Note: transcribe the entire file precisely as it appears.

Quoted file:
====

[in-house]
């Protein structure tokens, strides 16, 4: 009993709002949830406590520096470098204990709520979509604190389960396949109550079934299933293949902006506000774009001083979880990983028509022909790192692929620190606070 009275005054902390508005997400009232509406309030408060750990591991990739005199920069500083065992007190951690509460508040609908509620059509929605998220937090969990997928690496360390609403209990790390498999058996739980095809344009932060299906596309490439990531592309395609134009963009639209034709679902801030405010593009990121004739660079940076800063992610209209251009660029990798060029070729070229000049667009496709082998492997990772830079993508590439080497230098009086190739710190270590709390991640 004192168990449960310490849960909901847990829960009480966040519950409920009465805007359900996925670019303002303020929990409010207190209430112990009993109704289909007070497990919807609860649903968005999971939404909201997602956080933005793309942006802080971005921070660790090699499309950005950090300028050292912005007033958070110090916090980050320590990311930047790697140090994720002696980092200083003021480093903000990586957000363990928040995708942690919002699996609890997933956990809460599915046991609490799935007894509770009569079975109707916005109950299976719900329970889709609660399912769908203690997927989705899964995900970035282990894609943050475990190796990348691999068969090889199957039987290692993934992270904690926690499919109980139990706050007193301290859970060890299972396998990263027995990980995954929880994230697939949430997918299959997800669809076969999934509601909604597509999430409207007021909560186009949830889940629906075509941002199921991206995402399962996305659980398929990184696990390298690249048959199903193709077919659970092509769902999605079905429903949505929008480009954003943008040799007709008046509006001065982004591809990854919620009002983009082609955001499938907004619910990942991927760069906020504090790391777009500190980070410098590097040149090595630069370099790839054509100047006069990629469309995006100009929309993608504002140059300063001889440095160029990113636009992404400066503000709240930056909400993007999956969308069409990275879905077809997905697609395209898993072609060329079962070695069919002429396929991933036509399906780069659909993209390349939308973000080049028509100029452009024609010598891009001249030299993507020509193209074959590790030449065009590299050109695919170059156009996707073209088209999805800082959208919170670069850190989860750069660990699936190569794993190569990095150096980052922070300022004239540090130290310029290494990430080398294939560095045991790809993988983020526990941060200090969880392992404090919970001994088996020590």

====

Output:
[in-house]
């Protein structure tokens, strides 16, 4: 009993709002949830406590520096470098204990709520979509604190389960396949109550079934299933293949902006506000774009001083979880990983028509022909790192692929620190606070 009275005054902390508005997400009232509406309030408060750990591991990739005199920069500083065992007190951690509460508040609908509620059509929605998220937090969990997928690496360390609403209990790390498999058996739980095809344009932060299906596309490439990531592309395609134009963009639209034709679902801030405010593009990121004739660079940076800063992610209209251009660029990798060029070729070229000049667009496709082998492997990772830079993508590439080497230098009086190739710190270590709390991640 004192168990449960310490849960909901847990829960009480966040519950409920009465805007359900996925670019303002303020929990409010207190209430112990009993109704289909007070497990919807609860649903968005999971939404909201997602956080933005793309942006802080971005921070660790090699499309950005950090300028050292912005007033958070110090916090980050320590990311930047790697140090994720002696980092200083003021480093903000990586957000363990928040995708942690919002699996609890997933956990809460599915046991609490799935007894509770009569079975109707916005109950299976719900329970889709609660399912769908203690997927989705899964995900970035282990894609943050475990190796990348691999068969090889199957039987290692993934992270904690926690499919109980139990706050007193301290859970060890299972396998990263027995990980995954929880994230697939949430997918299959997800669809076969999934509601909604597509999430409207007021909560186009949830889940629906075509941002199921991206995402399962996305659980398929990184696990390298690249048959199903193709077919659970092509769902999605079905429903949505929008480009954003943008040799007709008046509006001065982004591809990854919620009002983009082609955001499938907004619910990942991927760069906020504090790391777009500190980070410098590097040149090595630069370099790839054509100047006069990629469309995006100009929309993608504002140059300063001889440095160029990113636009992404400066503000709240930056909400993007999956969308069409990275879905077809997905697609395209898993072609060329079962070695069919002429396929991933036509399906780069659909993209390349939308973000080049028509100029452009024609010598891009001249030299993507020509193209074959590790030449065009590299050109695919170059156009996707073209088209999805800082959208919170670069850190989860750069660990699936190569794993190569990095150096980052922070300022004239540090130290310029290494990430080398294939560095045991790809993988983020526990941060200090969880392992404090919970001994088996020590």